Second Penumbral Lunar Eclipse of Year 2020 Friday

Chandra Grahan June 2020: Date, time, where and how to watch the strawberry moon eclipse

Get ready for the full 'strawberry' moon on Friday

Before jumping into what a Strawberry Moon is and how you can see it in Australia, here's what you need to know about the three types of lunar eclipses: total, partial and penumbral.

Lunar eclipses occur when Earth's shadow blocks the Sun's light.

A penumbral lunar eclipse, also known as a "Strawberry Moon", will be occurring in the very early hours of the morning as the Earth, Moon and Sun all align. The eclipse will be at its full stage at 12:54 am on June 6.

The lunar eclipse on Friday will be the second of the four Penumbral Lunar Eclipses that will take place this year. As with other full moons, its name originates from Native Americans who used the moon to track seasons.

The penumbral eclipse will end at 2:34 am on June 6. During this eclipse the Moon will not be in the sky for most of the Americas.

A penumbra, the bureau said, refers to a partially shaded outer region of a shadow that an object casts. The lunar show begins at 1:45 p.m. EDT (17:45 UTC), but to catch the maximum eclipse, tune in at 3:24 p.m. EDT (19:24 UTC), according to, which explained that "the moon is below the horizon during this eclipse, so it is not possible to view it in NY".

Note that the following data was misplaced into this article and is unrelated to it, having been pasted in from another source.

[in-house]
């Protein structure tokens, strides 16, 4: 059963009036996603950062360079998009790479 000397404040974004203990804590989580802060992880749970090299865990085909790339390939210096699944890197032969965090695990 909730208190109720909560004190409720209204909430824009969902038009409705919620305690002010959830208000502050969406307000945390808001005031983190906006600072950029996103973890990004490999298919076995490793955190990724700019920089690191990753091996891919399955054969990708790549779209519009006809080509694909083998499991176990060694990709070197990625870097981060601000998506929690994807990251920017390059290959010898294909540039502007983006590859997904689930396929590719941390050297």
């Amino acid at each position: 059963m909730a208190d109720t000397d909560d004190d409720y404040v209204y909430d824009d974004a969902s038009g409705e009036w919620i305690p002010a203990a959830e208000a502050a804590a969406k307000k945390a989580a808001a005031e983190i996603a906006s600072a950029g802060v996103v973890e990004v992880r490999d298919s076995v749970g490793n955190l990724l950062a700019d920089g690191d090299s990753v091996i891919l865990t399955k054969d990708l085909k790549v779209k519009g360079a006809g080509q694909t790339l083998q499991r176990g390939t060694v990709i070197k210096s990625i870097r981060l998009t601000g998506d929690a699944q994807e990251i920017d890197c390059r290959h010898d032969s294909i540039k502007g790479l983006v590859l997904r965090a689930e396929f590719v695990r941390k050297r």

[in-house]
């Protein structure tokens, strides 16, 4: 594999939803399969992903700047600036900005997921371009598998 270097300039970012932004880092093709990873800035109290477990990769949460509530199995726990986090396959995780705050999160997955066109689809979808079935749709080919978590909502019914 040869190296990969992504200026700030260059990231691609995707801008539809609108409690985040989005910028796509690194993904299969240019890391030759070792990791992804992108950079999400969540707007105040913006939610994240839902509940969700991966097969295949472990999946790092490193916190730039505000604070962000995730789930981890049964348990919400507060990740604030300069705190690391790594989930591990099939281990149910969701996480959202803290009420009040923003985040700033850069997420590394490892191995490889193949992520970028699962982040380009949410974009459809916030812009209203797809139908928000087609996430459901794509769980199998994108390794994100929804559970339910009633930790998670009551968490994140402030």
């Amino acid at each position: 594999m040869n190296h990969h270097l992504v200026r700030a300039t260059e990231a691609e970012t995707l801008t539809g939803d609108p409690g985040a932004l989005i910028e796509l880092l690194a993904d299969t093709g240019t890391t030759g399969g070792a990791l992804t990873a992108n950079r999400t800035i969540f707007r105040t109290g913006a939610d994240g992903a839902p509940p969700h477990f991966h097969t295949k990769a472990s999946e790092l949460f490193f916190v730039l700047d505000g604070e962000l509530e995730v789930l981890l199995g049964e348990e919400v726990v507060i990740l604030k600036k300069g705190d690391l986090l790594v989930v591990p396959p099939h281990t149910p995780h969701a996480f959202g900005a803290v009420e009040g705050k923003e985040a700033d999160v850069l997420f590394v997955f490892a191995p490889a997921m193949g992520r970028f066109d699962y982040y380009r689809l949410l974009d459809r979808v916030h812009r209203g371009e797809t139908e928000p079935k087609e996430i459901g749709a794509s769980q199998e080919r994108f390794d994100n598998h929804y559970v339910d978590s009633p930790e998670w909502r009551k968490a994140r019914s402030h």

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A partial solar eclipse happens when the sun, moon and the earth are not in a straight line. If you're going by "lunar month" (full moon to full moon) we'll have three.

It's worth noting that a penumbral eclipse can be more hard to see with the naked eye - this is because only a portion of the sun's light is blocked from reaching the moon. Moon watchers in India will be able to watch the full moon with their naked eyes unless the sky is too cloudy.

The Farmer's Almanac said: "At this time of year, when spring turns to summer and the flowers of May begin to fade, berries burst forth from bushes". It's Vat Purnima to Hindus and Poson Poya to Buddhists.

A second total solar eclipse is expected on December 14, expected to be visible across South Africa, South America, Pacific, Atlantic, Indian Ocean, and Antarctica.

And if you're thinking the name Strawberry Moon is derived from its shady red colour, you're wrong.

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